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Charles Darwin

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Charles Darwin was born on February 12, 1809 in Shrewsbury, England. He was the British naturalist who became famous for his theories of evolution and natural selection. Like several scientists before him, Darwin believed all the life on earth evolved (developed gradually) over millions of years from a few common ancestors. From 1831 to 1836 Darwin served as naturalist aboard the H.M.S. Beagle on a British science expedition around the world. In South America Darwin found fossils of extinct animals that were similar to modern species. On the Galapagos Islands in the Pacific Ocean he noticed many variations among plants and animals of the same general type as those in South America. The expedition visited places around the world, and Darwin studied plants and animals everywhere he went, collecting specimens for further study. Upon his return to London Darwin conducted thorough research of his notes and specimens. Out of this study grew several related theories: one, evolution did occur; two, evolutionary change was gradual, requiring thousands to millions of years; three, the primary mechanism for evolution was a process called natural selection; and four, the millions of species alive today arose from a single original life form through a branching process called "specialization." Darwin's theory of evolutionary selection holds that variation within species occurs randomly and that the survival or extinction of each organism is determined by that organism's ability to adapt to its environment. ...read more.


So Erasmus's younger son Robert dutifully followed in his older brother's footsteps, and expected his own son, whom he named after his late brother, to practice medicine too. The Charles Darwin who would become famous, however, couldn't stomach dissection. Despite misgivings about his son's lack of direction, Robert Darwin consented to let Charles set sail aboard the Beagle before returning to England to become, as he planned, a country gentleman and parson. (Charles Darwin halfway succeeded -- he remained a country gentleman the rest of his days.) Darwin considered the voyage the defining experience of his life, and he was right -- it provided him with the evidence that would forever change biology. Unfortunately, a bite from a poisonous insect during his travels might have been the cause of Darwin's chronic illness in later years. After returning to London, Darwin became an independent scholar, then eventually married and started a family. Legend holds that Darwin happened upon one of science's most important theories while on his visit to the Galapagos Islands. In fact, Darwin devised no great evolutionary theory until after his return to England, and he was not the first person to propose evolution; it was widely discussed -- at least in scientific circles -- long before he published any of his theories. ...read more.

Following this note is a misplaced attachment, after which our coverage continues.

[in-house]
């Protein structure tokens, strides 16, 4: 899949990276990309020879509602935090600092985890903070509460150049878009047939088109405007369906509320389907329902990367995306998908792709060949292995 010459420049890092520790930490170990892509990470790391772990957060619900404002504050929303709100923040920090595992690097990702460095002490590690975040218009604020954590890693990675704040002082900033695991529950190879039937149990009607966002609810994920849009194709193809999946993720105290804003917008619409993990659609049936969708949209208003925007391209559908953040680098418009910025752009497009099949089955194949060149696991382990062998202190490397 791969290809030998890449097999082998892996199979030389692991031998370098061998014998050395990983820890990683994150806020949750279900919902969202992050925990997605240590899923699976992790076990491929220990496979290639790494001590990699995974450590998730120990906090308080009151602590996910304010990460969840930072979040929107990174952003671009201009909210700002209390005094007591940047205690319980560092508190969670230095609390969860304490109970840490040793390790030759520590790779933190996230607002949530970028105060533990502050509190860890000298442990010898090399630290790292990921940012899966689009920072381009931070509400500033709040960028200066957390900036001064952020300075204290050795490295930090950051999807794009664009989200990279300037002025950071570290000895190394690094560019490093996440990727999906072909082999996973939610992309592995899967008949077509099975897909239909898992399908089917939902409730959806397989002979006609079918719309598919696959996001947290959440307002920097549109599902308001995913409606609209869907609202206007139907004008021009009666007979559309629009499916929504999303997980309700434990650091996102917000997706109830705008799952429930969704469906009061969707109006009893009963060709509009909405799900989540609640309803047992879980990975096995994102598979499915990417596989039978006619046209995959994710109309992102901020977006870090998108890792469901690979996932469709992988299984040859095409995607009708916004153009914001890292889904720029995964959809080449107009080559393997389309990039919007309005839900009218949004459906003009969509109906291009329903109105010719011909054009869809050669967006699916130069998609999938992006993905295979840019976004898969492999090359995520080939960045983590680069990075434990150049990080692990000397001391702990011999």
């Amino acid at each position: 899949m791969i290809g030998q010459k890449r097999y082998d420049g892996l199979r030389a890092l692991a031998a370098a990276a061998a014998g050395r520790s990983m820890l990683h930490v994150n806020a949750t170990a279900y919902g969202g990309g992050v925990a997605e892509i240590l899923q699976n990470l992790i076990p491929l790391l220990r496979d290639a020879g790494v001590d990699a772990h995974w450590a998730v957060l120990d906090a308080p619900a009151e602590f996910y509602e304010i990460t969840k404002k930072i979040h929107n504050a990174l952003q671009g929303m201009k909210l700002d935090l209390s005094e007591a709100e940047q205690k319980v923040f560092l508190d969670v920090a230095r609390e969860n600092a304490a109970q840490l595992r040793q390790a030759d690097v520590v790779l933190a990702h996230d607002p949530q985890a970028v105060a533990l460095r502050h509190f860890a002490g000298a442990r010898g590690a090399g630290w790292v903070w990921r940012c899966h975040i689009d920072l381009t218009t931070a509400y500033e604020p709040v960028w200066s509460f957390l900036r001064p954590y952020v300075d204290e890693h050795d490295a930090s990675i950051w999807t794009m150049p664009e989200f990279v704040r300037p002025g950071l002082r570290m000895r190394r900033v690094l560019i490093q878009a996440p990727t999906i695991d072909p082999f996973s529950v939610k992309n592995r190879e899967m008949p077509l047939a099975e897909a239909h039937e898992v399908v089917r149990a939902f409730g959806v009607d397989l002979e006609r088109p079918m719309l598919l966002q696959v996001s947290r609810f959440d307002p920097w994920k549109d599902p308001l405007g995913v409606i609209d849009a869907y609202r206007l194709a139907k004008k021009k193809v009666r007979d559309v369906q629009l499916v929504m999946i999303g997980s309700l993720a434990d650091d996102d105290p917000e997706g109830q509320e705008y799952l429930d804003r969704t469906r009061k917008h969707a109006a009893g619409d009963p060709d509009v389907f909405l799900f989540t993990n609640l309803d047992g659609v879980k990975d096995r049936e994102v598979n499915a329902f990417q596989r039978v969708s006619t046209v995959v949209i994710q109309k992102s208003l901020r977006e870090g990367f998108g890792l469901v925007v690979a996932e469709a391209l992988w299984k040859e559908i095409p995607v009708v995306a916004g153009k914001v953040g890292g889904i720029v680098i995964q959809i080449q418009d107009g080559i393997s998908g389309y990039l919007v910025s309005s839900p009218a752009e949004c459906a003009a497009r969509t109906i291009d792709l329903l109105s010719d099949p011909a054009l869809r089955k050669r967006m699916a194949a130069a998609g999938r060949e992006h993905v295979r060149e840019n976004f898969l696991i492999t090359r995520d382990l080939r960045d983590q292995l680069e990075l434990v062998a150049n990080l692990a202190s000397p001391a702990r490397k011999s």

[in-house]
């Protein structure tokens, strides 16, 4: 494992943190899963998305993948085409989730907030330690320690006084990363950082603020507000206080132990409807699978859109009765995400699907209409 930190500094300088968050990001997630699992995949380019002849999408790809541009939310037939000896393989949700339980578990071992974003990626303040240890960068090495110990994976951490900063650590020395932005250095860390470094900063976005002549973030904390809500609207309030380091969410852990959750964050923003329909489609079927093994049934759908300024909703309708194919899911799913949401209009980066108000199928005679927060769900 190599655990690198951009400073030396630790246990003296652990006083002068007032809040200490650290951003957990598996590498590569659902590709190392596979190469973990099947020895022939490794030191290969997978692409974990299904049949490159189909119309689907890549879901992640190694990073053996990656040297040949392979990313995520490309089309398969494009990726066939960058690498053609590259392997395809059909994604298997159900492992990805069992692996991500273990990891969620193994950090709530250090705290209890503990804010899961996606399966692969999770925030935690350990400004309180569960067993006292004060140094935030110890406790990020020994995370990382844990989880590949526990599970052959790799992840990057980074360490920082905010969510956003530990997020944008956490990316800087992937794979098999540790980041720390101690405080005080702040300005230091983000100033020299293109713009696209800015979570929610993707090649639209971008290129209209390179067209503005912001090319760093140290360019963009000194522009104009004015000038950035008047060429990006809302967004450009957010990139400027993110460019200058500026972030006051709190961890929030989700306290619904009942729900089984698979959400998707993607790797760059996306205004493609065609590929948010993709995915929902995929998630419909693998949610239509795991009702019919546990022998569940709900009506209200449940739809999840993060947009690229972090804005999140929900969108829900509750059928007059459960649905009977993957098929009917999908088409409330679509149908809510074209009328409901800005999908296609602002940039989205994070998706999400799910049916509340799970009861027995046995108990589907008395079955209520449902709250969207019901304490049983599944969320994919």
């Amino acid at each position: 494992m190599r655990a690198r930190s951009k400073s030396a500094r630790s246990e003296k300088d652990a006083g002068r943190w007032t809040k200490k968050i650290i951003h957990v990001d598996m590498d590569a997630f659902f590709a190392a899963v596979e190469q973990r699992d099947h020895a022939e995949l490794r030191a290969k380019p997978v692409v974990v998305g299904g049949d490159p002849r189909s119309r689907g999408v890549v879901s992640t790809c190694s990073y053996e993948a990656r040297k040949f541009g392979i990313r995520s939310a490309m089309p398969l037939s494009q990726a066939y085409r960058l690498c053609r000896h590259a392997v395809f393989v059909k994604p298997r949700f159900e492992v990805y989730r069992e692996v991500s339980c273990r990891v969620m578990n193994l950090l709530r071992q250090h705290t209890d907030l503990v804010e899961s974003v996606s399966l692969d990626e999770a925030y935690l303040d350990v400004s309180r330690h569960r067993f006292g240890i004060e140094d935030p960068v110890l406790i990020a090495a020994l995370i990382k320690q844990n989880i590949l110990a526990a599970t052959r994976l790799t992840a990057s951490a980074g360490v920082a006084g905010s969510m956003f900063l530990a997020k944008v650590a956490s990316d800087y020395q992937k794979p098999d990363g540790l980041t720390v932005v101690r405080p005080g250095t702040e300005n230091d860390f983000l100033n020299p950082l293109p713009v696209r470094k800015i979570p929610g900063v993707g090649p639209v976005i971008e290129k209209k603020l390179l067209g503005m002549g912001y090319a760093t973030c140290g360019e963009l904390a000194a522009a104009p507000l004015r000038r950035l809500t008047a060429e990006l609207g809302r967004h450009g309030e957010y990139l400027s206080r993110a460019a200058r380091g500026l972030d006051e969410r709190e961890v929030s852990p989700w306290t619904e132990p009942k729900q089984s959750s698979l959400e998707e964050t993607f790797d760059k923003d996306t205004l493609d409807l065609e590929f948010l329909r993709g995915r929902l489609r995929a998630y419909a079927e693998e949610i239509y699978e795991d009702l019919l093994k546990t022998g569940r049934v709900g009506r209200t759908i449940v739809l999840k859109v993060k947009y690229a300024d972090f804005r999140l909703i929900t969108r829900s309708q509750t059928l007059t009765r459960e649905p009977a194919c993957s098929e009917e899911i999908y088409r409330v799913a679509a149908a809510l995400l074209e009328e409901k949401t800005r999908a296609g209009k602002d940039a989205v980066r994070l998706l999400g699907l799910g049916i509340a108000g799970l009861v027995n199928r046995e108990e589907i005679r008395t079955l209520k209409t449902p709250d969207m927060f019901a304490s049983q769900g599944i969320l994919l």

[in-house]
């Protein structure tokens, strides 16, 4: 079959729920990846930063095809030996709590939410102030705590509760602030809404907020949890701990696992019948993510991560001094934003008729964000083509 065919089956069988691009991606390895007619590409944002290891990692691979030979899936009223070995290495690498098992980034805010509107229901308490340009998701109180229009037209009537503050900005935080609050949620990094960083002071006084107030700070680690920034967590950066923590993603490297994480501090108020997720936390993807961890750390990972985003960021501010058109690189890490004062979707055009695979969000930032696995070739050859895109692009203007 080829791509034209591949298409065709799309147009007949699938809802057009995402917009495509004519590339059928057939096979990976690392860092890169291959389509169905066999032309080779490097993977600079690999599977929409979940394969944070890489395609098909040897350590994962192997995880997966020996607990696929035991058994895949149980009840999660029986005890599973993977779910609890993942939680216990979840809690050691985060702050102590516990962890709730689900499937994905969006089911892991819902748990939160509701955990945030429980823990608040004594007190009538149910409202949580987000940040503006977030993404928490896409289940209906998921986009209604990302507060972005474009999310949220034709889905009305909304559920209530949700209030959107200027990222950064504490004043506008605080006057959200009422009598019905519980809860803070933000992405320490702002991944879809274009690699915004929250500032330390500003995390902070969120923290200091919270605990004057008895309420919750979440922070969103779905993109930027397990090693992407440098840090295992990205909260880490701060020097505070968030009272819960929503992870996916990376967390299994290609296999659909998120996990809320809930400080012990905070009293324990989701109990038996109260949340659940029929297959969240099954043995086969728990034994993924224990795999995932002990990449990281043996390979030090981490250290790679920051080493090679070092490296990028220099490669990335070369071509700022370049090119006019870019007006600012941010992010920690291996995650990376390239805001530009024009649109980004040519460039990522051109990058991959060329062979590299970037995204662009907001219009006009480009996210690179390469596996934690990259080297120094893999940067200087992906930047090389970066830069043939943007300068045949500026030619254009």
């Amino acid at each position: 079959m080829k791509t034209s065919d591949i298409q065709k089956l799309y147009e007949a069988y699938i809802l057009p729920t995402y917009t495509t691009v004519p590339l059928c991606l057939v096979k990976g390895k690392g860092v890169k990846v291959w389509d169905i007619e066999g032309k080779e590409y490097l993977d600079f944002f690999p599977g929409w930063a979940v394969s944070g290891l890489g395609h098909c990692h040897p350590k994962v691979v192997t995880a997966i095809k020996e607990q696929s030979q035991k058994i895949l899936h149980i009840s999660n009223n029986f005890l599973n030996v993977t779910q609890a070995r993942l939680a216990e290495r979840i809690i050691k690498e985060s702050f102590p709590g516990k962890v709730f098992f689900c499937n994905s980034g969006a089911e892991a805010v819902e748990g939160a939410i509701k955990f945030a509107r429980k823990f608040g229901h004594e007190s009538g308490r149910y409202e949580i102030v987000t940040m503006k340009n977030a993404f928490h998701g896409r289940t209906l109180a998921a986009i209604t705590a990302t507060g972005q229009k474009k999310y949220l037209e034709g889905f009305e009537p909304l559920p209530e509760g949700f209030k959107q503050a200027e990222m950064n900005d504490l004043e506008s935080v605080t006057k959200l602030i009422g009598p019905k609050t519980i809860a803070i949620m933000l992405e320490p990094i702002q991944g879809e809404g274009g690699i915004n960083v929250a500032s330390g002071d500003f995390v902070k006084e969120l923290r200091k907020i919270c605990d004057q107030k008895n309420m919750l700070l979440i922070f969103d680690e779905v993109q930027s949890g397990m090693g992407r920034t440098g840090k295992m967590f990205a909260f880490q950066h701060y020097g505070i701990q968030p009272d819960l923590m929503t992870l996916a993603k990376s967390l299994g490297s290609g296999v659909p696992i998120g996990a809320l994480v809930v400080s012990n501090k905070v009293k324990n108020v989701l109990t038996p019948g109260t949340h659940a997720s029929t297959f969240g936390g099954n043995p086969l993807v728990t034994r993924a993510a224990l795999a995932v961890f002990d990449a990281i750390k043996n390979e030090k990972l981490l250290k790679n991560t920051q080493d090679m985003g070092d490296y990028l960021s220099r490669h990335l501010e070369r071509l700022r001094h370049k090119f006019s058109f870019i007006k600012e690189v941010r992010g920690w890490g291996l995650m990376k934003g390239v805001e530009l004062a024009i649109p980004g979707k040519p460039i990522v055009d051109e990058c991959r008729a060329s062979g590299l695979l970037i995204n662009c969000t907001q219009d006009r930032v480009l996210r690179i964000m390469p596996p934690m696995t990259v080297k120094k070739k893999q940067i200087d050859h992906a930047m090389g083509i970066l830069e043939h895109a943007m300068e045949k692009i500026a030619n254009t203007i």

He didn't (Herbert Spencer did). Darwin developed the theory of natural selection to explain differences between species, but many of his contemporaries, including Spencer and Darwin's own cousin Francis Galton, used his ideas to promote Social Darwinism and eugenics. Social Darwinism maintains that certain groups of people are poorer than others and more likely to be used as slave labor because they're "less evolved" and therefore inferior. (Keep in mind that racism masquerading as science didn't get its start with Social Darwinism. Before that, it thrived in the form of the "Great Chain of Being".) The theory of natural selection was not Darwin's only contribution to science. His observations aboard the Beagle led him to ponder the formation of coral atolls and lay the foundations for modern theories on the formation of coral reefs. In addition to zoology books based on his travels, he published monographs of the cirripedes (marine invertebrates including barnacles) that won the admiration of Richard Owen, the man who would become his nemesis later in life. Although Darwin's theory of natural selection posed perhaps the greatest challenge to a literal belief in scripture, he refused to discuss his own beliefs about a supreme being in public, once writing to his friend Asa Gray, "I feel most deeply that the whole subject is too profound for human intellect. A dog might as well speculate on the mind of Newton." Despite his unorthodox theory, Darwin was buried in Westminster Abbey, in recognition of his remarkable achievements. http://www.strangescience.net/darwin.htm ...read more.

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